23 The above question is an issue of mixed fact and law and should be reviewed under the standard of reasonableness (see in general, Digilov v Canada (Minister of Citizenship and Immigration), 2010 FC 615 at para 14,  F.C.J. No. 743, and see also Oloumi v Canada (Minister of Citizenship and Immigration), 2012 FC 428 at para 12,  F.C.J. No. 477 and Karami v Canada (Minister of Citizenship and Immigration), 2009 FC 788 at para 14,  F.C.J. No. 912 (determination of misrepresentations) and Zanchetta v Canada (Minister of Citizenship and Immigration), 2013 FC 195 at para 19,  F.C.J. No. 215 and Sinniah v Canada (Minister of Citizenship and Immigration), 2011 FC 1285 at para 24,  F.C.J. No. 1568 (assessment of H&C considerations)).
24 This Court shall not intervene if the IAD's reasons are "justified, transparent or intelligible" and if the decision falls in the "range of possible, acceptable outcomes which are defensible in respect of the facts and law" (Dunsmuir v New Brunswick, 2008 SCC 9 at para 47,  1 S.C.R. 190).
25 The IAD's decision was reasonable and this Court's intervention is not warranted.
26 It is first alleged that the IAD misconstrued the evidence presented and that this lead to findings of misrepresentations on two accounts: the Applicant entered into a marriage of convenience and she failed to disclose that she was pregnant when she was granted permanent residence.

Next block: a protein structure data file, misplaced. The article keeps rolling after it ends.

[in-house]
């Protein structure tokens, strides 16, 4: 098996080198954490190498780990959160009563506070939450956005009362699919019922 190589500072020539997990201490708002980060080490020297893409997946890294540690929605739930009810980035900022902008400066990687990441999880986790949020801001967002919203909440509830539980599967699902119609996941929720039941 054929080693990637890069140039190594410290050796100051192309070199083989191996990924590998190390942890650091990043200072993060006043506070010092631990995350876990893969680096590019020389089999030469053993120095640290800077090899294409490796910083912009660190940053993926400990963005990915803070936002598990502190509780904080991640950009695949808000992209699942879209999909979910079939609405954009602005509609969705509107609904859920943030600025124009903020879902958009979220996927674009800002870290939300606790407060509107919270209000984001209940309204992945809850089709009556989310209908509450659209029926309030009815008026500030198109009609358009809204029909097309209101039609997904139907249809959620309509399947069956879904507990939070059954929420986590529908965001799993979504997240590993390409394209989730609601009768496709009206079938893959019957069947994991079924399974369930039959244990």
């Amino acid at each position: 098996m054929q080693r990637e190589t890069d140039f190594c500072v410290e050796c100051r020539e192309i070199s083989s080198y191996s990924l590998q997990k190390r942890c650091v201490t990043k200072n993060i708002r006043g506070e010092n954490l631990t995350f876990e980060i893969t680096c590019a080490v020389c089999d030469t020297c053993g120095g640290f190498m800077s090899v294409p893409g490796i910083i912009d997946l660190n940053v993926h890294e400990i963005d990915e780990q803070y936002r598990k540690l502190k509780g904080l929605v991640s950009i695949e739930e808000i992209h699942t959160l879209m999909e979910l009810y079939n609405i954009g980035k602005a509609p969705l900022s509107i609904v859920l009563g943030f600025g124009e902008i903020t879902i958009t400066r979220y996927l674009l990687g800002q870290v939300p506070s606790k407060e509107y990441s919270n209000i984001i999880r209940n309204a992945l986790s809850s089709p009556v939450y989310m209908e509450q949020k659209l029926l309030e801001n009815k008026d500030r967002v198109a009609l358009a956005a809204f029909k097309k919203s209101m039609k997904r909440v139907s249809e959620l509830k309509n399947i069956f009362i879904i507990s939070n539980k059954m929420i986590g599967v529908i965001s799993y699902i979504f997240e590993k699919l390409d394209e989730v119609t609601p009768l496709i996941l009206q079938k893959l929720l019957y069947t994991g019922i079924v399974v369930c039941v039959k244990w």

27 The Applicant's memorandum refutes the findings of misrepresentation while the IAD's decision relies mostly on the numerous credibility findings noted in the ID panel's oral reasons. Indeed, the IAD confirmed these findings that the Applicant lacks credibility, and this is absolutely reasonable, given the number of discrepancies and contradictions between the Applicant's different testimonies (see pages 1-4 of the ID's decision). The Applicant did not provide any evidence to contradict the ID panel's conclusions that she lacked credibility. Although the appeal procedures calls for a de novo hearing, the Applicant decided not to testify on the misrepresentations issue but only on the H&C issue. It is not for the IAD to decide to assume the task of examining the Applicant. It was the burden of the Applicant. As a result, the ID panel's credibility findings remained and the IAD had to take them into consideration. The evaluation of the credibility lies within the expertise and jurisdiction of the IAD, and this Court must show high deference with regard to such conclusions (Thach v Canada (Minister of Citizenship and Immigration), 2008 FC 658 at para 21,  F.C.J. No. 834). Thus, it was reasonable for the IAD to conclude that the exclusion order was valid.